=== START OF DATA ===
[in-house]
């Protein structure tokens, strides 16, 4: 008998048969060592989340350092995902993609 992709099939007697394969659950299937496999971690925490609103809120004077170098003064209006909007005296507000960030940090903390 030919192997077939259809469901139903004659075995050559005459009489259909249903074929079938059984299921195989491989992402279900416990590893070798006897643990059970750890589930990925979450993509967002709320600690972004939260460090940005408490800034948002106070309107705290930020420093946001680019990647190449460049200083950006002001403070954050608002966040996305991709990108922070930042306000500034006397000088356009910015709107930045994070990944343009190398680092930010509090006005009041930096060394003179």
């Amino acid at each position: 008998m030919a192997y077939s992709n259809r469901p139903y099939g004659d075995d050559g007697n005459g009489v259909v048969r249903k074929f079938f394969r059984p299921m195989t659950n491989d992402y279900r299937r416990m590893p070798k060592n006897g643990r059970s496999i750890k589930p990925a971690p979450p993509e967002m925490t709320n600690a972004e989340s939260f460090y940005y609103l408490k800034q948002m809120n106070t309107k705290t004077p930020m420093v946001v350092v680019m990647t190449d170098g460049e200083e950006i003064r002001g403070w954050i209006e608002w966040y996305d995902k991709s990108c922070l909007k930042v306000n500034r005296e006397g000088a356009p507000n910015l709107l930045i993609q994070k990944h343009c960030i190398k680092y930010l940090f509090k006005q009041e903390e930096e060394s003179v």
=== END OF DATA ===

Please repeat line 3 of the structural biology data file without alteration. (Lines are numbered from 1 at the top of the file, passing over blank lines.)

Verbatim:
């Amino acid at each position: 008998m030919a192997y077939s992709n259809r469901p139903y099939g004659d075995d050559g007697n005459g009489v259909v048969r249903k074929f079938f394969r059984p299921m195989t659950n491989d992402y279900r299937r416990m590893p070798k060592n006897g643990r059970s496999i750890k589930p990925a971690p979450p993509e967002m925490t709320n600690a972004e989340s939260f460090y940005y609103l408490k800034q948002m809120n106070t309107k705290t004077p930020m420093v946001v350092v680019m990647t190449d170098g460049e200083e950006i003064r002001g403070w954050i209006e608002w966040y996305d995902k991709s990108c922070l909007k930042v306000n500034r005296e006397g000088a356009p507000n910015l709107l930045i993609q994070k990944h343009c960030i190398k680092y930010l940090f509090k006005q009041e903390e930096e060394s003179v």